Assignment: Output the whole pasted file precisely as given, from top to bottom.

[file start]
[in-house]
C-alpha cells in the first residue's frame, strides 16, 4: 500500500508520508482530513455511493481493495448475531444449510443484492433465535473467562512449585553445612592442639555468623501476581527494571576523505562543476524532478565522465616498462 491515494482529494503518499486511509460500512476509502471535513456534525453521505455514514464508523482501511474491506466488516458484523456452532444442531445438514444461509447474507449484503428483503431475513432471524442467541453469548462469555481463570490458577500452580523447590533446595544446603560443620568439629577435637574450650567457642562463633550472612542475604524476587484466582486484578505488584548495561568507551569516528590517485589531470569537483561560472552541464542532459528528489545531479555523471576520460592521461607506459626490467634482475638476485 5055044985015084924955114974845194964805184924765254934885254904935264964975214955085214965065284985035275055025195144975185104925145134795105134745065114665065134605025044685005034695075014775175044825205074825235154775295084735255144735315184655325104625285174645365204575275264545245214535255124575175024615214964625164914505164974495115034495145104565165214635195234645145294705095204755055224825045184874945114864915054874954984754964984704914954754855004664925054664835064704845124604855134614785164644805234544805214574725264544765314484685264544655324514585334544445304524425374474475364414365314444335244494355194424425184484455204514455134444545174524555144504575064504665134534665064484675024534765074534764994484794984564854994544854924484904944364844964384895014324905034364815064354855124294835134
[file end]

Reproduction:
[in-house]
C-alpha cells in the first residue's frame, strides 16, 4: 500500500508520508482530513455511493481493495448475531444449510443484492433465535473467562512449585553445612592442639555468623501476581527494571576523505562543476524532478565522465616498462 491515494482529494503518499486511509460500512476509502471535513456534525453521505455514514464508523482501511474491506466488516458484523456452532444442531445438514444461509447474507449484503428483503431475513432471524442467541453469548462469555481463570490458577500452580523447590533446595544446603560443620568439629577435637574450650567457642562463633550472612542475604524476587484466582486484578505488584548495561568507551569516528590517485589531470569537483561560472552541464542532459528528489545531479555523471576520460592521461607506459626490467634482475638476485 5055044985015084924955114974845194964805184924765254934885254904935264964975214955085214965065284985035275055025195144975185104925145134795105134745065114665065134605025044685005034695075014775175044825205074825235154775295084735255144735315184655325104625285174645365204575275264545245214535255124575175024615214964625164914505164974495115034495145104565165214635195234645145294705095204755055224825045184874945114864915054874954984754964984704914954754855004664925054664835064704845124604855134614785164644805234544805214574725264544765314484685264544655324514585334544445304524425374474475364414365314444335244494355194424425184484455204514455134444545174524555144504575064504665134534665064484675024534765074534764994484794984564854994544854924484904944364844964384895014324905034364815064354855124294835134